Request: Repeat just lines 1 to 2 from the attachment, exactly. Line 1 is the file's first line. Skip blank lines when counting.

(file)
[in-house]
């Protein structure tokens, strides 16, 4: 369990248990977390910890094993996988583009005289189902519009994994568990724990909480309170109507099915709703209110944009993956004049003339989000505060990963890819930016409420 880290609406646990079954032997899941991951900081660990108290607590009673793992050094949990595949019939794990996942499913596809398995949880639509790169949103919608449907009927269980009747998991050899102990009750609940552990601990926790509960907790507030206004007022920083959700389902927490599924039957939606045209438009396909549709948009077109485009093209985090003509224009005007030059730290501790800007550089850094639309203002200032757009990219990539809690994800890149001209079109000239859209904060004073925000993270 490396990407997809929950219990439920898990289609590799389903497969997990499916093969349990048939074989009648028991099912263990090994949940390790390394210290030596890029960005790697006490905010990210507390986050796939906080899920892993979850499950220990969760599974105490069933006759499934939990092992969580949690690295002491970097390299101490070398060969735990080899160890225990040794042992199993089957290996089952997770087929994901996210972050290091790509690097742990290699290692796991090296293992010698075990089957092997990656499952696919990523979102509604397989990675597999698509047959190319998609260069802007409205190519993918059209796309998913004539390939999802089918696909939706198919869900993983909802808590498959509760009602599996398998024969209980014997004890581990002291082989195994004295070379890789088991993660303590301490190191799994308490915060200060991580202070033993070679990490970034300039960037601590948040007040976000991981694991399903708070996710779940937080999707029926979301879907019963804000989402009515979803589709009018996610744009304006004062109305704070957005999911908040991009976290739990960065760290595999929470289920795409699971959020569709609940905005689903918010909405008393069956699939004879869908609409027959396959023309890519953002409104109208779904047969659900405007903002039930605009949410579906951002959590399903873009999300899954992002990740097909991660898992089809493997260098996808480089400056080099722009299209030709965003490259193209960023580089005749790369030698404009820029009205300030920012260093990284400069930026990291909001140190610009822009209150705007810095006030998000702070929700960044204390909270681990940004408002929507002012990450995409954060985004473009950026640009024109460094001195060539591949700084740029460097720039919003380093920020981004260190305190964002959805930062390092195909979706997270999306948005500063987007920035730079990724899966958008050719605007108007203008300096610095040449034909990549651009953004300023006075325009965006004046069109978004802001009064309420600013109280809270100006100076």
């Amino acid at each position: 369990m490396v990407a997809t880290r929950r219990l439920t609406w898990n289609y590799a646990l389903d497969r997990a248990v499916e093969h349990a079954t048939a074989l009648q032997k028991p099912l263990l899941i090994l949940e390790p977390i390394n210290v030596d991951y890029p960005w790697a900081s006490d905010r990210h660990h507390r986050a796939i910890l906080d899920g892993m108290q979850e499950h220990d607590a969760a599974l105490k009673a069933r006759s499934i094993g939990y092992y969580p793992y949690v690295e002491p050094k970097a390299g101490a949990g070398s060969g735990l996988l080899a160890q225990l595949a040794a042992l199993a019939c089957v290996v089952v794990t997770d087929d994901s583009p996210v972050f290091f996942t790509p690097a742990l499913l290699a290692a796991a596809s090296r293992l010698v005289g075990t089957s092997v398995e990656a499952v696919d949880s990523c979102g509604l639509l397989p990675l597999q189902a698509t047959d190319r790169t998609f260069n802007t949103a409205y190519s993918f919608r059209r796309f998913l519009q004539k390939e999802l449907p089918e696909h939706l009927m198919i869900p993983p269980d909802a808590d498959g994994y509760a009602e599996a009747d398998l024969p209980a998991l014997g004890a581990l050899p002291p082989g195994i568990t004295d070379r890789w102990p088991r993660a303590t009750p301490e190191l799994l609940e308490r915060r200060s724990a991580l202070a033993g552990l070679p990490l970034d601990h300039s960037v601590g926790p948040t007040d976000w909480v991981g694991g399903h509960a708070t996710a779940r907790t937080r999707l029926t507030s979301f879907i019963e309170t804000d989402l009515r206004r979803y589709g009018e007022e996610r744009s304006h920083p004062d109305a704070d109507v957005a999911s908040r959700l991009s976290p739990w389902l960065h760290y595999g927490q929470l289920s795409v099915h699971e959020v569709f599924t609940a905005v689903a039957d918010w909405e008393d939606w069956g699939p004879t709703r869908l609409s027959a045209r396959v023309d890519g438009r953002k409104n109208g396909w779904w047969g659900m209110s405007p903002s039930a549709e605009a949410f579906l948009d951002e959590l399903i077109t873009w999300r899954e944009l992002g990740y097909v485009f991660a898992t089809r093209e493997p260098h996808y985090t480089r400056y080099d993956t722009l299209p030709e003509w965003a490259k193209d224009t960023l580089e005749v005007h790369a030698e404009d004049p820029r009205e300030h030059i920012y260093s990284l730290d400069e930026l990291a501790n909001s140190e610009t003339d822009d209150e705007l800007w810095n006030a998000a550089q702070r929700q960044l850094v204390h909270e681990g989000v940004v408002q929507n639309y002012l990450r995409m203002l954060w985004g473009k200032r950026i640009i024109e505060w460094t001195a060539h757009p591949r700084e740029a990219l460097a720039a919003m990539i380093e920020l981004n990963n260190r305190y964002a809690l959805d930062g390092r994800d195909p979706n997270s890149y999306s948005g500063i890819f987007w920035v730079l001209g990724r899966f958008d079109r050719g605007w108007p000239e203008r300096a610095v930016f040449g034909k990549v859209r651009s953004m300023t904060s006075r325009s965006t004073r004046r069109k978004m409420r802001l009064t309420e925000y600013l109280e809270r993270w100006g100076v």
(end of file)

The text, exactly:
[in-house]
């Protein structure tokens, strides 16, 4: 369990248990977390910890094993996988583009005289189902519009994994568990724990909480309170109507099915709703209110944009993956004049003339989000505060990963890819930016409420 880290609406646990079954032997899941991951900081660990108290607590009673793992050094949990595949019939794990996942499913596809398995949880639509790169949103919608449907009927269980009747998991050899102990009750609940552990601990926790509960907790507030206004007022920083959700389902927490599924039957939606045209438009396909549709948009077109485009093209985090003509224009005007030059730290501790800007550089850094639309203002200032757009990219990539809690994800890149001209079109000239859209904060004073925000993270 490396990407997809929950219990439920898990289609590799389903497969997990499916093969349990048939074989009648028991099912263990090994949940390790390394210290030596890029960005790697006490905010990210507390986050796939906080899920892993979850499950220990969760599974105490069933006759499934939990092992969580949690690295002491970097390299101490070398060969735990080899160890225990040794042992199993089957290996089952997770087929994901996210972050290091790509690097742990290699290692796991090296293992010698075990089957092997990656499952696919990523979102509604397989990675597999698509047959190319998609260069802007409205190519993918059209796309998913004539390939999802089918696909939706198919869900993983909802808590498959509760009602599996398998024969209980014997004890581990002291082989195994004295070379890789088991993660303590301490190191799994308490915060200060991580202070033993070679990490970034300039960037601590948040007040976000991981694991399903708070996710779940937080999707029926979301879907019963804000989402009515979803589709009018996610744009304006004062109305704070957005999911908040991009976290739990960065760290595999929470289920795409699971959020569709609940905005689903918010909405008393069956699939004879869908609409027959396959023309890519953002409104109208779904047969659900405007903002039930605009949410579906951002959590399903873009999300899954992002990740097909991660898992089809493997260098996808480089400056080099722009299209030709965003490259193209960023580089005749790369030698404009820029009205300030920012260093990284400069930026990291909001140190610009822009209150705007810095006030998000702070929700960044204390909270681990940004408002929507002012990450995409954060985004473009950026640009024109460094001195060539591949700084740029460097720039919003380093920020981004260190305190964002959805930062390092195909979706997270999306948005500063987007920035730079990724899966958008050719605007108007203008300096610095040449034909990549651009953004300023006075325009965006004046069109978004802001009064309420600013109280809270100006100076």